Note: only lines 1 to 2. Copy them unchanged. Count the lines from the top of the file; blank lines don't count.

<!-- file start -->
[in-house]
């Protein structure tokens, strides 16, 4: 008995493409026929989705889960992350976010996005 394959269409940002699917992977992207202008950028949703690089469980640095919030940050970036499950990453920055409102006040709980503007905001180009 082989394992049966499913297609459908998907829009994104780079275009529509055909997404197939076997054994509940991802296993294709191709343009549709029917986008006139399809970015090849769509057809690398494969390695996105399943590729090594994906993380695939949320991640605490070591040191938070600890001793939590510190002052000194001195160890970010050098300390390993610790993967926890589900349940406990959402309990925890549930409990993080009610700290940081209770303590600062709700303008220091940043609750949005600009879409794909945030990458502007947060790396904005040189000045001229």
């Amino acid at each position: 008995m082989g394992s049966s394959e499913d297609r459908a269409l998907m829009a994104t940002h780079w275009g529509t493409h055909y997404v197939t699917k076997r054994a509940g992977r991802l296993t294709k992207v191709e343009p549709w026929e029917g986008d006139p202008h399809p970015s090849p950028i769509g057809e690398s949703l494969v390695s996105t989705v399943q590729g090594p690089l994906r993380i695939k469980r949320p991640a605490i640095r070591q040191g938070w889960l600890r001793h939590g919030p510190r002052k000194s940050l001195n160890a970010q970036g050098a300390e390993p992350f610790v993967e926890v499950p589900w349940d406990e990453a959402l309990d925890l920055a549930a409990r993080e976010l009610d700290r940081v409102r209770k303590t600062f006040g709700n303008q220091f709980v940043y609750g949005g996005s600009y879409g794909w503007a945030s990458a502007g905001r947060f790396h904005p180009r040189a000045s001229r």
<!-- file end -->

[in-house]
């Protein structure tokens, strides 16, 4: 008995493409026929989705889960992350976010996005 394959269409940002699917992977992207202008950028949703690089469980640095919030940050970036499950990453920055409102006040709980503007905001180009 082989394992049966499913297609459908998907829009994104780079275009529509055909997404197939076997054994509940991802296993294709191709343009549709029917986008006139399809970015090849769509057809690398494969390695996105399943590729090594994906993380695939949320991640605490070591040191938070600890001793939590510190002052000194001195160890970010050098300390390993610790993967926890589900349940406990959402309990925890549930409990993080009610700290940081209770303590600062709700303008220091940043609750949005600009879409794909945030990458502007947060790396904005040189000045001229």